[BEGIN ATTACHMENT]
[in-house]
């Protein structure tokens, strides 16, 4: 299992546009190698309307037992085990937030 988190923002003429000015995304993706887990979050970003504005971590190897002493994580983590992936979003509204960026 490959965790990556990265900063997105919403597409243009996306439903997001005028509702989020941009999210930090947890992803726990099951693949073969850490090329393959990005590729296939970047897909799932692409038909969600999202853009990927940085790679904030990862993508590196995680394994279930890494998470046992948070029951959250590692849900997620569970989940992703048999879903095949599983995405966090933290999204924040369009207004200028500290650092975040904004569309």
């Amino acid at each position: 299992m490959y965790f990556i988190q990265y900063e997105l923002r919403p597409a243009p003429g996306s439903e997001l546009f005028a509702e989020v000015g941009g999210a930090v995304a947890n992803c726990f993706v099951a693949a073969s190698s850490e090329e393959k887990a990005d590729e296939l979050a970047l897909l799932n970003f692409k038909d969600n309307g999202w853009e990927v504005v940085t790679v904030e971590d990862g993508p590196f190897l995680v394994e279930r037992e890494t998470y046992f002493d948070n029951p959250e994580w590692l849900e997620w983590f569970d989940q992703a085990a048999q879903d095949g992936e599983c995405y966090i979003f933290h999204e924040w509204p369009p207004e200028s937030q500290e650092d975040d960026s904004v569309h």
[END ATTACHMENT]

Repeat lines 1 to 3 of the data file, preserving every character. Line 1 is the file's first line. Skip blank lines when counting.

[in-house]
């Protein structure tokens, strides 16, 4: 299992546009190698309307037992085990937030 988190923002003429000015995304993706887990979050970003504005971590190897002493994580983590992936979003509204960026 490959965790990556990265900063997105919403597409243009996306439903997001005028509702989020941009999210930090947890992803726990099951693949073969850490090329393959990005590729296939970047897909799932692409038909969600999202853009990927940085790679904030990862993508590196995680394994279930890494998470046992948070029951959250590692849900997620569970989940992703048999879903095949599983995405966090933290999204924040369009207004200028500290650092975040904004569309």
């Amino acid at each position: 299992m490959y965790f990556i988190q990265y900063e997105l923002r919403p597409a243009p003429g996306s439903e997001l546009f005028a509702e989020v000015g941009g999210a930090v995304a947890n992803c726990f993706v099951a693949a073969s190698s850490e090329e393959k887990a990005d590729e296939l979050a970047l897909l799932n970003f692409k038909d969600n309307g999202w853009e990927v504005v940085t790679v904030e971590d990862g993508p590196f190897l995680v394994e279930r037992e890494t998470y046992f002493d948070n029951p959250e994580w590692l849900e997620w983590f569970d989940q992703a085990a048999q879903d095949g992936e599983c995405y966090i979003f933290h999204e924040w509204p369009p207004e200028s937030q500290e650092d975040d960026s904004v569309h």